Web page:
Lee seemed to have an instinctive feel for the space. “I have a real understanding of working in a theatre where the audience and performers are under one roof,” he observes. “I always thought in terms of floor and scenic elements and icons. When you approached things at Arena Stage with the greatest of simplicity, the play being in the middle of the audience, and you were not distracted by pictures, it could be so potent, you can’t imagine.”
THE MARK TAPER FORUM
The Mark Taper Forum, opened in 1967, is a circular building in the midst of the rectangular campus of Los Angeles’s Music Center, which also houses the Ahmanson. The buildings were designed by architect Welton Becket, but the theatre itself was designed by Jo Mielziner, who had also designed the Vivian Beaumont Theater at Lincoln Center in New York. The stage is a thrust surrounded by a semicircular amphitheatre. The Taper’s founding artistic director, Gordon Davidson, says that as a director he has always been interested in the three-dimensionality of the thrust, in particular the intersection of stage and audience. “I never had to explain that to Ming,” he remarks. “He thrived on it. He was very sensitive to how the set lived within the larger place. It was one entity.”
ACTORS THEATRE OF LOUISVILLE
Former Actors Theatre of Louisville producing director Jon Jory had been familiar with Lee’s work for years. Nonetheless, he says it took a lot of nerve to call Lee, who he describes as the great American designer of the period. As always, Lee grilled the director about his ideas for the production. But Jory also describes Lee as a “remarkable dramaturg,” and the evolution of that production was, in the end, a truly collaborative process, perhaps more so than any experience either Lee or Jory had had until then. Their first conversation about the production lasted more than an hour during which time, according to Jory, they never discussed the design. It was about the play and the ideas inherent within it. “I was nervous,” Jory admits, “but he generously draws out your ideas and melds them with his own. Soon you begin to feel that you’re pretty intelligent.” Costume designer Marcia Dixcy, Jory’s wife, designed four of the six shows Lee and Jory did together. “Ming was a guiding force dramaturgically and visually on every production we worked on,” she says. “His insights into the text and in to how an audience may best perceive the text are deeply felt and vividly theatrical. Few set designers discuss character with his humanity and compassion.” “I consider myself one of Ming’s students,” Jory reflects, echoing what many of Lee’s collaborators have felt. “He disguised his classes as productions. I have no degree beyond high school, but I have a master’s degree from the University of Ming.”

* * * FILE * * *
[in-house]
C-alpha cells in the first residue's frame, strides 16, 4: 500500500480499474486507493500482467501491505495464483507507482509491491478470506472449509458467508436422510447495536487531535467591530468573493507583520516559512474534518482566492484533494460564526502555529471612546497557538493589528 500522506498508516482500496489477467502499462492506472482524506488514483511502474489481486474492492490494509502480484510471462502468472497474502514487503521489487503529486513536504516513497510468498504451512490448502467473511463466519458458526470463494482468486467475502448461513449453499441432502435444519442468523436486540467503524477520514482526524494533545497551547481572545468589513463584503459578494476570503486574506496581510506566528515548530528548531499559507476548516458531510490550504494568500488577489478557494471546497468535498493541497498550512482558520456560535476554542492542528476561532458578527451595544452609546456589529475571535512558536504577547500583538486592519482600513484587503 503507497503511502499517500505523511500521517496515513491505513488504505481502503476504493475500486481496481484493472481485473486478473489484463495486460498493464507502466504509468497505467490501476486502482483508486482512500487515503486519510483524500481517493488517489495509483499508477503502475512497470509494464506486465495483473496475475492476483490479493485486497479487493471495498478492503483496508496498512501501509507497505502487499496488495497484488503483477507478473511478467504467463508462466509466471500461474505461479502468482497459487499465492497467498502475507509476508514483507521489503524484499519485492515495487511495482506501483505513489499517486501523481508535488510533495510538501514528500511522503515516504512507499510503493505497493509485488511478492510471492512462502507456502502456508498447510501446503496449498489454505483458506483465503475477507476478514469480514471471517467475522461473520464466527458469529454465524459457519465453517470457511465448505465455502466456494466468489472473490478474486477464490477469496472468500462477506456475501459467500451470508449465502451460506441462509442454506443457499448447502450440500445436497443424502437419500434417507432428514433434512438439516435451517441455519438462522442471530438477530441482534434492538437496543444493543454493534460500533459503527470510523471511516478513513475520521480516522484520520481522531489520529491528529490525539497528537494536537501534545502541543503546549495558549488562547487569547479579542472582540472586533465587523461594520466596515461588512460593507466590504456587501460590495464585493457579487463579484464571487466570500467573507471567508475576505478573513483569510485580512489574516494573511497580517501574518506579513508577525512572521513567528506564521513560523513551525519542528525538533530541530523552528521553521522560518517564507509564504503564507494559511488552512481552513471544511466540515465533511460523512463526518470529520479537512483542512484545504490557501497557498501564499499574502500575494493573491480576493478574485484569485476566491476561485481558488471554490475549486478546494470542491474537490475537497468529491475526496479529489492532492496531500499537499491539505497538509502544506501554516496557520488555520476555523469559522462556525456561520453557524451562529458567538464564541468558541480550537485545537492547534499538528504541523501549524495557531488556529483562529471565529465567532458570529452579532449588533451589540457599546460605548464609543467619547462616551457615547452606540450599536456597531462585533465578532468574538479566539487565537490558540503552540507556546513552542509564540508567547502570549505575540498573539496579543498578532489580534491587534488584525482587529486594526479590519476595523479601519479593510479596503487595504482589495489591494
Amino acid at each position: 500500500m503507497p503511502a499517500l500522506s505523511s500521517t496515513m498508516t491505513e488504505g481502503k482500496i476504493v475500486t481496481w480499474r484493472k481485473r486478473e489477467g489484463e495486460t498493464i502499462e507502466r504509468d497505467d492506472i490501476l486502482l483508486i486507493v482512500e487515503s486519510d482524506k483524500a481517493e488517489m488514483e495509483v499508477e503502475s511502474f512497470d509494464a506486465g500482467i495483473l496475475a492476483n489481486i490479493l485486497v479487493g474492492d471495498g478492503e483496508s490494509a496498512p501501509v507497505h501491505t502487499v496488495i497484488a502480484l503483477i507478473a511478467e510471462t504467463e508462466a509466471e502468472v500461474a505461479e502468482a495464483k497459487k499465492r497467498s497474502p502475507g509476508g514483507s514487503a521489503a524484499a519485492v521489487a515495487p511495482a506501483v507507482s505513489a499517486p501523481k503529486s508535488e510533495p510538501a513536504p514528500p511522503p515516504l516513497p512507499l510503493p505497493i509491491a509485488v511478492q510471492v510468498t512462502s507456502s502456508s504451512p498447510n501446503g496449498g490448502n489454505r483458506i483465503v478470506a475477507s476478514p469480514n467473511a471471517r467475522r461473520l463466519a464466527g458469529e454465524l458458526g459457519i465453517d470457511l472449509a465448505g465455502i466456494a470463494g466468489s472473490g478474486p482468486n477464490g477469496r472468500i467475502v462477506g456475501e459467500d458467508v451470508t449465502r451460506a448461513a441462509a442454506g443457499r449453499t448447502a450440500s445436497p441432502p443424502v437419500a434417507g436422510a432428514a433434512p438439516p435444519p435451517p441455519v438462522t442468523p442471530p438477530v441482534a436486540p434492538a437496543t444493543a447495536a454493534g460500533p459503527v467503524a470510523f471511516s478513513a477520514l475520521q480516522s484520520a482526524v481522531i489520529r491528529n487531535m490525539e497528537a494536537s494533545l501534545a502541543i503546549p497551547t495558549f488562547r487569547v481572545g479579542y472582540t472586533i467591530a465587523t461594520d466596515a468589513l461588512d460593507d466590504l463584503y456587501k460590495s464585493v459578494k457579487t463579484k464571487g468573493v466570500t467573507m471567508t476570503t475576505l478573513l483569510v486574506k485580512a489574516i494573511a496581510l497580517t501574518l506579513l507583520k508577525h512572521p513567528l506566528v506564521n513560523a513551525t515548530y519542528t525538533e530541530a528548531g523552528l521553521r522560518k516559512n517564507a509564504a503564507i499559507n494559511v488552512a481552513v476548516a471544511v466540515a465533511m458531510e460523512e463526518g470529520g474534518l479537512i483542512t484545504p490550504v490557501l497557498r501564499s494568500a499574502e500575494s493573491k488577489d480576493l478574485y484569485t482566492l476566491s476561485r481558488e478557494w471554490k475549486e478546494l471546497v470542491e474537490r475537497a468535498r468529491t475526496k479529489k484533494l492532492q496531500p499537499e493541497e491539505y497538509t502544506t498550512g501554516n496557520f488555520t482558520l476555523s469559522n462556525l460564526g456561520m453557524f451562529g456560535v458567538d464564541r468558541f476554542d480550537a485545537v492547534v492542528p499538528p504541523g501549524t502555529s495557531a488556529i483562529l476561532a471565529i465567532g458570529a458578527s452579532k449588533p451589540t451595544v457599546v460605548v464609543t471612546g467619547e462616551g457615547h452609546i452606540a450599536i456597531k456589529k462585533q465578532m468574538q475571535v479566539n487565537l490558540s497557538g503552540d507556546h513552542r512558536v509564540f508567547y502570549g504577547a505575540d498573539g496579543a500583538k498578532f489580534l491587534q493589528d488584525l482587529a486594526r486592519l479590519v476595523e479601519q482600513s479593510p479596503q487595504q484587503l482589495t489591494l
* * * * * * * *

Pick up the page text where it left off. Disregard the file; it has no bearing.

SHAKESPEARE THEATRE COMPANY
Under Michael Kahn’s direction, the Shakespeare Theatre Company in Washington, D.C. presented a repertoire of classics seldom produced in the American theatre, and among the plays Lee designed there were Mourning Becomes Electra, Peer Gynt, King John, Don Carlos and the almost unknown Lorenzaccio. The Shakespeare Theatre Company became Lee’s primary home for the remainder of his career, with six productions in the eight years before he retired. As Kahn points out, Lee’s great strength is his ability to shape space, and while his sets are rightly known for their verticality, there is usually something that cuts across the horizontal plane that restricts or transforms the space.